And so great was the influence of the Jesuits, that the congregation of St Maur, the canons of Ste Genevieve, and the Oratory laid their official ban on the obnoxious doctrines.
ANNE GENEVIEVE, Duchesse de LONGUEVILLE (1619-1679), was the only daughter of Henri de Bourbon, Prince de Conde, and his wife Charlotte Marguerite de Montmorency, and the sister of Louis, the great Conde.
His grandfather, Antoine Louis Marie, duc de Gramont (1755-1836), had emigrated during the Revolution, and his father, Antoine Heraclius Genevieve Agenor (1789-1855), duc de Gramont and de Guiche, fought under the British flag in the Peninsular War, became a lieutenantgeneral in the French army in 1823, and in 1830 accompanied Charles X.
His heart, taken from the body when it was embalmed, and given to Madame Denis and by her to Madame de Villette, was preserved in a silver case, and when it was proposed (in 1864) to restore it to the other remains, the sarcophagus at Sainte Genevieve (the Pantheon) was opened and found to be empty.
(5) Congregation of Ste Genevieve in Paris, a reform c. 1630.
By the sextarius of Dresden (2) the amphora is 1695; by the congius of Ste Genevieve (2) 1700 cub.
(The order of merit at the examination for the licentiateship existed in Paris till quite recently.) Each successful candidate was then required to maintain a thesis chosen by himself (quodlibetica) in St Julian's church, and was finally submitted to a purely formal public examination (collatio) at either the episcopal palace or the abbey of Ste Genevieve, before receiving from the chancellor, in the name of the Trinity, the licence to incept or begin to teach in the faculty of arts.
He entered the congregation of Sainte-Genevieve, where he took holy orders and became professor of theology and literature.
In diameter, in the tower of the old church of St Genevieve in the College Henri IV.
He was a pupil at the Ecole des Chartes, which he left in 1873, and also at the Ecole des Hautes Etudes; and he obtained appointments in the public libraries at the Mazarine (1878), at Fontainebleau (1884), and at St Genevieve, of which he was nominated librarian in 1885.
From Melun, where he had resumed teaching, Abelard passed to the capital, and set up his school on the heights of St Genevieve, looking over Notre-Dame.
He not long after was seen once more upon the field of his early triumphs lecturing on Mount St Genevieve in 1136 (when he was heard by John of Salisbury), but it was only for a brief space: no new triumph, but a last great trial, awaited him in the few years to come of his chequered life.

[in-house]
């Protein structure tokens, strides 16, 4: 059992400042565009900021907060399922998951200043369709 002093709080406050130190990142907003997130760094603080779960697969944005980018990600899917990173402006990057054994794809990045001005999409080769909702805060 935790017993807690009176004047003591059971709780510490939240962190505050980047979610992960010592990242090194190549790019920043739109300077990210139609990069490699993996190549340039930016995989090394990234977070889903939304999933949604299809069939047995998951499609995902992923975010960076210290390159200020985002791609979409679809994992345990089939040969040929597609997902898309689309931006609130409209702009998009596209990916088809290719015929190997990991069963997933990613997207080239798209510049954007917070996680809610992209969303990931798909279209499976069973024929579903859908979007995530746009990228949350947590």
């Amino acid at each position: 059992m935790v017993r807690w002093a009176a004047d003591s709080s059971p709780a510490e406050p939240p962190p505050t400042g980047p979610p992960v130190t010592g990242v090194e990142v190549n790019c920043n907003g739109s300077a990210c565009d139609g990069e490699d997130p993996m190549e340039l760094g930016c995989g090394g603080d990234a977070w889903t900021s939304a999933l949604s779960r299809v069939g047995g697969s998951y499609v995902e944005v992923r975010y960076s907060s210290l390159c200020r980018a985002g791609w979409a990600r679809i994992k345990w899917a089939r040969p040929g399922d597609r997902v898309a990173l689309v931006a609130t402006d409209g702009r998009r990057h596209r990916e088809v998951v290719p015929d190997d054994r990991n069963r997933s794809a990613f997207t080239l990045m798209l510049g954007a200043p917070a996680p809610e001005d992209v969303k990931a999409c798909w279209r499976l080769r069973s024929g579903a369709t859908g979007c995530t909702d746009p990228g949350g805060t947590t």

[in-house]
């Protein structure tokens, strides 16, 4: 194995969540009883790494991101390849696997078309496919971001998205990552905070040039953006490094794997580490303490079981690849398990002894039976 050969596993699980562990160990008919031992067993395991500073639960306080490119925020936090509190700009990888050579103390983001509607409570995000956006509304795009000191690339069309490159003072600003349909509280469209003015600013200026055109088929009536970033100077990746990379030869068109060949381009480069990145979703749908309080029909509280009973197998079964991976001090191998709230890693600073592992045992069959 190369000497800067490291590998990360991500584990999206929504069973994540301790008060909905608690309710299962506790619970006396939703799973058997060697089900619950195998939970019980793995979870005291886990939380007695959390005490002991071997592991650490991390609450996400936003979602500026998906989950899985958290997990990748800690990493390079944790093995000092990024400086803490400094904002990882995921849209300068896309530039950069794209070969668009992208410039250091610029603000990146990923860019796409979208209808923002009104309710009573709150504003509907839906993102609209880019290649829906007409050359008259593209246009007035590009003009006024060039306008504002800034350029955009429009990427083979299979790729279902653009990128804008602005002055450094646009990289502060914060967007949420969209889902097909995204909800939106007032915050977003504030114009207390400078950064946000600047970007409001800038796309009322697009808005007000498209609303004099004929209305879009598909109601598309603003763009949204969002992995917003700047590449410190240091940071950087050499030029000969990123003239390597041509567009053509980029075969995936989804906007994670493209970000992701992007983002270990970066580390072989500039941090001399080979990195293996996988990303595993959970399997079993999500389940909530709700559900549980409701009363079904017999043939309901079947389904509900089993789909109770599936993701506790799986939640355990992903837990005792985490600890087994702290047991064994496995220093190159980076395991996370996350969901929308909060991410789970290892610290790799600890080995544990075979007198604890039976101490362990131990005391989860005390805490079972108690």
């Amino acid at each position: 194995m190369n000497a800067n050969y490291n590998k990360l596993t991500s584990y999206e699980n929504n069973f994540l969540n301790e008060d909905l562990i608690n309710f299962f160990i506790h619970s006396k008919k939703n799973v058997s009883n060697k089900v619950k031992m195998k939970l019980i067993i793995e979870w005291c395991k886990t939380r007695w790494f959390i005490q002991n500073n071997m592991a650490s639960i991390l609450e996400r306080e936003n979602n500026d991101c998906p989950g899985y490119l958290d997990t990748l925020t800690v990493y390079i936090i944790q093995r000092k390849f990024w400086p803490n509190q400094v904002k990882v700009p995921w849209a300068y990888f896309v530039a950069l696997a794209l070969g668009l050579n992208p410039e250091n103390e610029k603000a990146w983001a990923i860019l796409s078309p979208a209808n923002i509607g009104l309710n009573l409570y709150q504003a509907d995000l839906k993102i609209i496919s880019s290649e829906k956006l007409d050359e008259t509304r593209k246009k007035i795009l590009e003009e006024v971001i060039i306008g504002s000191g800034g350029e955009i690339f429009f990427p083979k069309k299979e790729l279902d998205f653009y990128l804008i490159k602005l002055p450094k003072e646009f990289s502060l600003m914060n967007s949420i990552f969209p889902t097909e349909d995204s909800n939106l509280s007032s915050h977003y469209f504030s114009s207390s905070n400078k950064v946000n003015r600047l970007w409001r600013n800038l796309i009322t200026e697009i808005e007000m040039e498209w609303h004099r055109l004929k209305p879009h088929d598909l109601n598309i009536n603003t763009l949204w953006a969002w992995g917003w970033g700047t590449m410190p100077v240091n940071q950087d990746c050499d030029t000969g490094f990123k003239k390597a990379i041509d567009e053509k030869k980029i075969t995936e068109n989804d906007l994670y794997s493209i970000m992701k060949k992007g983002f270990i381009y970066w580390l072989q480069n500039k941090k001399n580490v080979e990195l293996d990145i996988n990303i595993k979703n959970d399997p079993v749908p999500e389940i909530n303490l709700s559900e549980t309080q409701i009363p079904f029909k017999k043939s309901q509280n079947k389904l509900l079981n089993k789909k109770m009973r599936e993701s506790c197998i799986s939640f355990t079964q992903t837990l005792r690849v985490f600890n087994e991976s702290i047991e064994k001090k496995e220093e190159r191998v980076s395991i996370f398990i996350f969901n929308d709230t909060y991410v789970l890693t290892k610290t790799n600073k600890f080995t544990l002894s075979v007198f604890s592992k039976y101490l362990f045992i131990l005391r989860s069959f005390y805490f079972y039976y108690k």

The Ozark region is substantially a low dome, with local faulting and minor undulations, dominated by a ridge - or, more exactly, a relatively even belt of highland - that runs from near the Mississippi about Ste Genevieve county to Barry county on the Arkansas border; the contour levels falling with decided regularity in all directions below this crest.
Or so above the water, from the mouth of the Meramec to Ste Genevieve, mark where that river cuts the Ozark ridge, which, across the river, is continued by the Shawnee Hills in Illinois.
The Mississippi is skirted with lagoons, lakes and morasses from Ste Genevieve to the Arkansas border, and in places is confined by levees.
Limestones are by far the most important; red and gray granites, sandstones and marble (Ste Genevieve county) being of little more than local importance.
Ste Genevieve was settled in 1735; Fort Orleans, two-thirds of the way across the state up the Missouri river, had been temporarily established in 1720; the famous Mine La Motte, in Madison county, was opened about the same time; and before the settlement of St Louis, the Missouri river was known to trappers and hunters for hundreds of miles above its mouth.
While canon regular and librarian of the abbey of St Genevieve at Paris, he conducted a correspondence with Archbishop Wake on the subject of episcopal succession in England, which supplied him with material for his work, Dissertation sur la validite des ordinations des Anglais et sur la succession des eveques de l'Eglise anglicane, avec les preuves justificatives des faits avances (Brussels, 1723; Eng.